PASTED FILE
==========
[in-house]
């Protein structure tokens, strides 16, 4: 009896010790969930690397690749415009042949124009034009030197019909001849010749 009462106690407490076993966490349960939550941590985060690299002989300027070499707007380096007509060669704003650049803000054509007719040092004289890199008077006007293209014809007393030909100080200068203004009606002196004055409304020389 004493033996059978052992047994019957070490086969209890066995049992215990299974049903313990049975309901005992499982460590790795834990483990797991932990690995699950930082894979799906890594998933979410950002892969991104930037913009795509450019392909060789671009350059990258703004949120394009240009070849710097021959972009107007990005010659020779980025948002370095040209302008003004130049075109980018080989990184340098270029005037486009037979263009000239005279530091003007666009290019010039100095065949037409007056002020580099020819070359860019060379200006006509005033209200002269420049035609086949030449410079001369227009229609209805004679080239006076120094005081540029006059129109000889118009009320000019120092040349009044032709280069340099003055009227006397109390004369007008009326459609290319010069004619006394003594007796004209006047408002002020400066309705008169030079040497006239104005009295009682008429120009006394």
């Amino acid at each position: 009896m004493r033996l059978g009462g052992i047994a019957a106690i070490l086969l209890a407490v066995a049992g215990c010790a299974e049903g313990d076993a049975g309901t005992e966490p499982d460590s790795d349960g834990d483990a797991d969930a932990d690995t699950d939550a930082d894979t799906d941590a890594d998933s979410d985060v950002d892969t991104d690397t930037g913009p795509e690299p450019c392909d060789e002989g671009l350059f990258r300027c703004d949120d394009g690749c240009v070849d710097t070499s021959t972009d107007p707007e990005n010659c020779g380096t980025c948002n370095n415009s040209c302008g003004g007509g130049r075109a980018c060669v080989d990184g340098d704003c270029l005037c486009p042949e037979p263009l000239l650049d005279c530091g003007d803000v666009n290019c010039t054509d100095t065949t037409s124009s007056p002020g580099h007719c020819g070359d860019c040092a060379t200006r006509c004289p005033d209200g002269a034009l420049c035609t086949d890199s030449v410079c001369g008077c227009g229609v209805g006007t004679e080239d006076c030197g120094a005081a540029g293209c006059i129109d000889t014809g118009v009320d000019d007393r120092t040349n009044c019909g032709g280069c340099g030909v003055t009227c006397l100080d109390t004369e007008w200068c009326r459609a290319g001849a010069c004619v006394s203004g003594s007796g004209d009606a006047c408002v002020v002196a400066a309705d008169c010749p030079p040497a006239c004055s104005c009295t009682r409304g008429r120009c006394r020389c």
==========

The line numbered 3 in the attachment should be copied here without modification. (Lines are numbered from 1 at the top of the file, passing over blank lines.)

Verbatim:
């Amino acid at each position: 009896m004493r033996l059978g009462g052992i047994a019957a106690i070490l086969l209890a407490v066995a049992g215990c010790a299974e049903g313990d076993a049975g309901t005992e966490p499982d460590s790795d349960g834990d483990a797991d969930a932990d690995t699950d939550a930082d894979t799906d941590a890594d998933s979410d985060v950002d892969t991104d690397t930037g913009p795509e690299p450019c392909d060789e002989g671009l350059f990258r300027c703004d949120d394009g690749c240009v070849d710097t070499s021959t972009d107007p707007e990005n010659c020779g380096t980025c948002n370095n415009s040209c302008g003004g007509g130049r075109a980018c060669v080989d990184g340098d704003c270029l005037c486009p042949e037979p263009l000239l650049d005279c530091g003007d803000v666009n290019c010039t054509d100095t065949t037409s124009s007056p002020g580099h007719c020819g070359d860019c040092a060379t200006r006509c004289p005033d209200g002269a034009l420049c035609t086949d890199s030449v410079c001369g008077c227009g229609v209805g006007t004679e080239d006076c030197g120094a005081a540029g293209c006059i129109d000889t014809g118009v009320d000019d007393r120092t040349n009044c019909g032709g280069c340099g030909v003055t009227c006397l100080d109390t004369e007008w200068c009326r459609a290319g001849a010069c004619v006394s203004g003594s007796g004209d009606a006047c408002v002020v002196a400066a309705d008169c010749p030079p040497a006239c004055s104005c009295t009682r409304g008429r120009c006394r020389c």